Assembly 10 also includes at least one anchoring device 14 which is constructed of medical grade polymer or any other biocompatible material capable of providing the required anchoring rigidity. In the example illustrated in FIGS. 1 and 2, two anchoring devices 14 are attached to suspension strand 12, each at an end 16 thereof. Anchoring device 14 is designed to be self anchoring into a tissue, preferably, soft tissue, to thereby enable suspension of a biological vessel from suspension strand 12. Anchoring device 14 is constructed such that when deployed, it securely attaches to the tissue, while minimizing tissue damage which can result from force applied on anchoring device 14 by suspension strand 12.
Several configurations of anchoring device 14 are envisaged by the present invention. FIGS. 3a, 4 a, 5 a, 6 a-b, 7 a-b and 8 a illustrate examples of anchoring device 14. As illustrated by these examples, anchoring device 14 is preferably configured with a piercing element 18 which is designed for insertion of anchoring device into and preferably through tissue such as fascia, muscle and the like.
Alternatively, such a piercing element 18 can form a part of an inserter device 20 which is used for inserting anchoring device 14 into the tissue, e.g., as shown in FIGS. 5a and 5 b described below.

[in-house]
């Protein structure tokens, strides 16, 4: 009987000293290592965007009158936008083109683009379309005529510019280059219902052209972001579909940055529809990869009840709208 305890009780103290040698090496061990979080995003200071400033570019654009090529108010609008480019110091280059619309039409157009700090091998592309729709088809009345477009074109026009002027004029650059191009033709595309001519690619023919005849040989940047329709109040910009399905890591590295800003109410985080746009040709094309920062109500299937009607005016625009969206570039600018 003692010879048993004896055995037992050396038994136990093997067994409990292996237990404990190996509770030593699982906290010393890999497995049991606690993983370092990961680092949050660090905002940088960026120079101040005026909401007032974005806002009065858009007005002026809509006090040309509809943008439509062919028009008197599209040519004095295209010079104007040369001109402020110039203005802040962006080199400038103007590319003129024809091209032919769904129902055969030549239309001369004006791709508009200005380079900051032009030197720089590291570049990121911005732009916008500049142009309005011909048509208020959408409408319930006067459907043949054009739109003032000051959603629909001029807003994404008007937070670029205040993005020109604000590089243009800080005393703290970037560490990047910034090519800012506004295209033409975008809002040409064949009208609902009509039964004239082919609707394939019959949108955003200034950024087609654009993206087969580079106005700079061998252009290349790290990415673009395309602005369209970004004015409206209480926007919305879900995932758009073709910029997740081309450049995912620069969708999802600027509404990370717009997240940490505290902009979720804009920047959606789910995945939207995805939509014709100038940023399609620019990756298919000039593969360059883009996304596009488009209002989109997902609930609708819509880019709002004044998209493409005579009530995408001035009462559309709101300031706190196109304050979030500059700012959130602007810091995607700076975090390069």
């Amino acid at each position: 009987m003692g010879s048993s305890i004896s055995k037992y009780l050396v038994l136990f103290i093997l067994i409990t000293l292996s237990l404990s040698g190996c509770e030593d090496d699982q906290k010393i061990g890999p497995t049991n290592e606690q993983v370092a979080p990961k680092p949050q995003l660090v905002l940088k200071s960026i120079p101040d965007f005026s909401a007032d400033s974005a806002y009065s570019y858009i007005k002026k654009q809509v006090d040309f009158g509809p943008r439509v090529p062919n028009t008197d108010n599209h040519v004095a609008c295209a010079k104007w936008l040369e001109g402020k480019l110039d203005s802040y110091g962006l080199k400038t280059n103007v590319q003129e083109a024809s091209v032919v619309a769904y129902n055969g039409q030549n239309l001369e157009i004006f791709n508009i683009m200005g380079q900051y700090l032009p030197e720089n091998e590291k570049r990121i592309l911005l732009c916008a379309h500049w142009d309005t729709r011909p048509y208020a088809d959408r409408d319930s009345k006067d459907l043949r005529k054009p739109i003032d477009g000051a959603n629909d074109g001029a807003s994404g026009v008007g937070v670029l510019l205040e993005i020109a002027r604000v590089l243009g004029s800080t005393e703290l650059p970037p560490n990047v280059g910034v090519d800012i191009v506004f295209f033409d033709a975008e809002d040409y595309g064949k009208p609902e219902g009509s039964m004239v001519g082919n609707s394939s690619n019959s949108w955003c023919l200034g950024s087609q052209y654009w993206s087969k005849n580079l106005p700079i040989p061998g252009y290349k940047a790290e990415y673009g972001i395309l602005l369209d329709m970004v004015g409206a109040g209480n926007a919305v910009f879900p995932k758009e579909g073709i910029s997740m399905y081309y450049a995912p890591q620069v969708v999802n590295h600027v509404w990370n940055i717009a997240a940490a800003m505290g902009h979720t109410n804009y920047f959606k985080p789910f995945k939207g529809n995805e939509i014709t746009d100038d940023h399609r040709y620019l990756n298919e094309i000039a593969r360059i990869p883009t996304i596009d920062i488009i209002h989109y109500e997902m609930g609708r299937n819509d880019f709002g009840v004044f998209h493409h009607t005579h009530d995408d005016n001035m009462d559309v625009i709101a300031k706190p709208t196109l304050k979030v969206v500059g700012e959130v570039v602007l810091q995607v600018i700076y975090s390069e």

As illustrated in FIG. 3a, such an inserter device 20 is designed to be releasably attached to anchoring device 14. In order to enable such attachment, inserter device 20 is configured with an end portion 22 which is especially adapted for attachment with anchoring device 14. Several attachment configurations are shown in FIGS. 3a-8 b. Preferably, end portion 22 of inserter device 20 and anchoring device 14 are designed and configured such that following positioning within a tissue, detachment of inserter device 20 from anchoring device 14 deploys anchoring device 14 within the tissue. For example, the anchoring device can be configured to rotate around the point of attachment to end 16 of sling element 12, such that following insertion of the anchoring device 14 into the tissue, removal of inserter device 20 causes anchoring device 14 to rotate (toggle) 90 degrees into an anchored position (FIG. 2).